AB: Yes. But just this morning, I saw a woman walking. This was a refutation of the general concept of how a woman moves. For instance, you always think of a prizefighter as swinging from side to side. Well, here was a case where a woman was walking that way. In fact, I encounter her every morning when she walks her dogs up a hill. 

Q: Was she very heavy?

AB:  Fairly heavy, yeah. And she walks from side to side.

Q: I’ve seen how very fat women or pregnant women will walk like a man, because they haven’t got the movement in the hips.

AB: Well, you also notice other things that are affected by something that has happened to her. A pregnant woman will often walk (NB: he leans slightly backwards). She’s trying to balance the weight of the baby in her stomach. That’s also called “mother’s pride.” I got that out of a book on nursing before I determined on my career.

Q: Do you find that you will try to make people move like animals when animating? Would you try to keep animal-like characteristics in a human character?

AB: You might. Think of Volpone, the fox [a comedy by Ben Jonson where all the human characters are described as animals]. Without being literal, you can suggest certain things. Dick [Williams] is doing a character [in The Thief and the Cobbler], and I helped arrive at one of his many physical characteristics. ZigZag is a very untrustworthy character.  One of his characteristics is a walk unlike any walk you’ve ever seen in your life. I’ll just have to demonstrate it. (NB: ZigZag takes one step sideways for each step he takes forward.)

Q: Like he’s playing hopscotch.

AB: Almost. Now a “royal” walk would be straight ahead, like at a wedding or a funeral. But in this case, he slips from side to side. His walk is as devious as he is…I don’t know whether the audience will get the subtlety of this being related to his deviousness or not; that is unimportant. The fact is that a character is being created that is unlike those that we normally see. You can invent action in animation.

Q: I remember that in the Disney film Moving Day, you animated a walk where Goofy’s feet rotated backwards.

AB: That’s right. It’s absolutely insane. If you studied the individual drawings, you just wouldn’t believe it.

Q: Did you act the walk out before you drew it?

AB: I couldn’t! It was a physical impossibility. I do invented walks with characters now that just don’t happen in real life. But on the screen, they’re funny.

…We are taught, in walks, that the arms swing back and forth. Well, how many people have you seen walking who do NOT swing their arms? Or take a drum majorette. She struts. She doesn’t swing her arms back and forth; they go from side to side…Too often, almost invariably, unless an animator is extremely aware and sensitive (like a Milt Kahl, a Frank Thomas, or a Bill Tytla), everything is straight up-and-down- 90 degrees. And you can take a standing drawing that is just straight up-and-down and just tilt the head a little bit -- and make it one hell of a lot more interesting.  Let’s say if you tilt the head and take one of the feet off the perpendicular. Maybe you tilt the head in the opposite direction. It’s a thousand times more interesting than just straight up-and-down. Now this doesn’t apply to all characters in all situations, but very often it can give life, flow, and dynamics to a drawing which you wouldn’t get if you just made it straight up-and-down.

Q: You should avoid parallels?

AB: There’s a time for parallels, and there’s a time for taking the construction of a character and deliberately breaking the planes. For instance, if we are (NB: we are seated facing one another), my knees would be closer to you than my back. If you were drawing it in a realistic fashion, that’s the impression you would try to create on paper. But sometimes you might feel that the line is more important than the planes. So, you deliberately go about destroying the planes to get a flowing line.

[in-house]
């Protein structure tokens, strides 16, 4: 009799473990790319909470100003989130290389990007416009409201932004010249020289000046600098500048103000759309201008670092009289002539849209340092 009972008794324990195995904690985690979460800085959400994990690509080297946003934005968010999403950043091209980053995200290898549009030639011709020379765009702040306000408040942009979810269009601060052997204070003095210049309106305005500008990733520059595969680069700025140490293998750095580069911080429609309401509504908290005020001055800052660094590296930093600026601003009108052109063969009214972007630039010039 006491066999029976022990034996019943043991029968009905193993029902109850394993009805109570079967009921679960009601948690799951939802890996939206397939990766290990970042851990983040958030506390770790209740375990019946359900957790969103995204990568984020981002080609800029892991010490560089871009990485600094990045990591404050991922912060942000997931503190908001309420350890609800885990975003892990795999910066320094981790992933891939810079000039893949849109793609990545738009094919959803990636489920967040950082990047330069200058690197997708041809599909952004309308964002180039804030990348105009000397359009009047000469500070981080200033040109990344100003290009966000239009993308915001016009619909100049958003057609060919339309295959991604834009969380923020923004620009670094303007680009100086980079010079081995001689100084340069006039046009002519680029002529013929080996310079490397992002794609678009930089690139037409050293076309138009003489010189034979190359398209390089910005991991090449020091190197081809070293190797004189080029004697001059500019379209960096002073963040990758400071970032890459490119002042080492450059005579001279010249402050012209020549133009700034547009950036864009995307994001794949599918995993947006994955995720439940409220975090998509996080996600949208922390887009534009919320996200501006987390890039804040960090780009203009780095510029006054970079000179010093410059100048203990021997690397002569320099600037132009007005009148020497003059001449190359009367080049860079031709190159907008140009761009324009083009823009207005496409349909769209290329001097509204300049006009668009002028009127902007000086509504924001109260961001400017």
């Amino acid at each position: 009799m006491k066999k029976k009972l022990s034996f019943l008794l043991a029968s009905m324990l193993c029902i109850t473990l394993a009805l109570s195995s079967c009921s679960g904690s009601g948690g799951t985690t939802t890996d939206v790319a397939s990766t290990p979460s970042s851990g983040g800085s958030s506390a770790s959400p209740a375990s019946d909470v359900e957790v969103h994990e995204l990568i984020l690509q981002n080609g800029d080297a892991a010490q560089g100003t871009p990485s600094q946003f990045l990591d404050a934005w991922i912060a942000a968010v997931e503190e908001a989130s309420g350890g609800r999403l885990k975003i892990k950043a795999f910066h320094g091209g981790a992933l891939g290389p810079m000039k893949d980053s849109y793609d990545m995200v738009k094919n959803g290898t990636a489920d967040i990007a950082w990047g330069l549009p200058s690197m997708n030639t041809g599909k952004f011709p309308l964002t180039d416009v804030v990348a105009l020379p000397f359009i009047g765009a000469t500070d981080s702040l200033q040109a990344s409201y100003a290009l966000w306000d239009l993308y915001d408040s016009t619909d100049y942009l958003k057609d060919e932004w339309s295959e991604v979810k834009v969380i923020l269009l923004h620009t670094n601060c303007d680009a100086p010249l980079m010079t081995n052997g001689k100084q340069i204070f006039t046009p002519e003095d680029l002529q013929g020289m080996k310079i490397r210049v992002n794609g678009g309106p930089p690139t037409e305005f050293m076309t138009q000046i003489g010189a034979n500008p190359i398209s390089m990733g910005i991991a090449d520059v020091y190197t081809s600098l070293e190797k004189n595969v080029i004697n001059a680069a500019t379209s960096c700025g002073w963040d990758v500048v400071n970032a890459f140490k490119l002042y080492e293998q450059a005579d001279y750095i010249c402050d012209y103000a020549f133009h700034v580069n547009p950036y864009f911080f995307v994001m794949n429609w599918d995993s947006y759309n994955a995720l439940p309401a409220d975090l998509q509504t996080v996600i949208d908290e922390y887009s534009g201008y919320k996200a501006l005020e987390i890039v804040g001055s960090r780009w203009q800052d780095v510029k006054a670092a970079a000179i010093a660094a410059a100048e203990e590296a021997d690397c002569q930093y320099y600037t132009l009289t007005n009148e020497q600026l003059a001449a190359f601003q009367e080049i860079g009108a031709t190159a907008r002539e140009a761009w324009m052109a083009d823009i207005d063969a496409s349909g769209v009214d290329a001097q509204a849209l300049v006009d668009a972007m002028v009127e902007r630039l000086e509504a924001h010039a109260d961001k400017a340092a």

Q: In other words, it’s just what looks like the best pose. It doesn’t have anything to do with realism.

AB: You’re dealing with an art form, and you have to be selective. You’re not trying to preach lessons in art to your audience; but if it’s just for your own self-satisfaction and edification, you can look for opportunities like this.

Another thing animators do almost invariably, and it gets sickening, is twinning. Even if you had to put both hands straight out at the same time, I’d have one precede the other by maybe four frames. Not only that, but I’d never have them be both on exactly the same symmetrical line. I’d have one higher than the other, or farther out than the other, or some other variant to give it some interest.

Q: Are there any films that you would recommend for study? I watch a lot of the old silent films and find them invaluable.

AB: That’s a tremendous source of information. But what people forget is that even television commercials - the worst of them, the car salesmen - give you information. There may come a day when you’ll want to animate a character that looks like a car salesman or behaves like one. We have clichés in animation of having all action synchronized with certain words or certain notes, and so on. Now, if you’re doing a dance, sure, I can see where it’s important to phrase the actions to the music and hit certain musical accents. But in dialogue especially, your action is so much more convincing if you do NOT hit things right on the nose.

Q: But there are no hard and fast rules; if you had a character that was sort of over the top, you could hit all the accents?

AB: Yes, but I’d say that almost invariably, with almost any character, you’ll get a freer feeling if you are not absolutely literal.

Q: Would you lay out dialogue according to phrases and the action that is going to accompany it rather than specific words you wanted accented?

AB: Of course. I’m more concerned with a mood than I am with a finger pointing at an exact space, at an exact time on your exposure sheet.

Q: Would you conclude that every type of book you read, every type of film, helps you study animation?

AB: Sure. In the early 30s, they kidded me a lot at Disney’s because I bought two books and gave them to the Disney library. One was a book on acting by Ryszard Boleslawsky, “Acting: The First Six Lessons.” The other one was “My Life in Art,” by Constantin Stanislavsky. I was ribbed [teased] endlessly. I was ribbed because I was taking piano lessons every day, including Saturday and Sunday. I knew something like Fantasia was inevitable. But your information, the input that you get from everything you read, or hear, or observe, all goes into the “bank.” It can all be used one day. But the trick is not to just see words or just watch actions. You have to analyze them, file them in your computer up here. And then, when the time comes, you withdraw some of your “savings,” but your saved memories have changed during that time, because “interest” has accumulated.

You interpret what you remember. You give something of yourself; you add to it. Otherwise, you haven’t accomplished very much.

Q: Thank you, Mr. Babbitt.

Nancy Beiman's picture

Nancy Beiman has been animating, directing, storyboarding, designing characters and writing while female for nearly 50 years. She likes cartoons.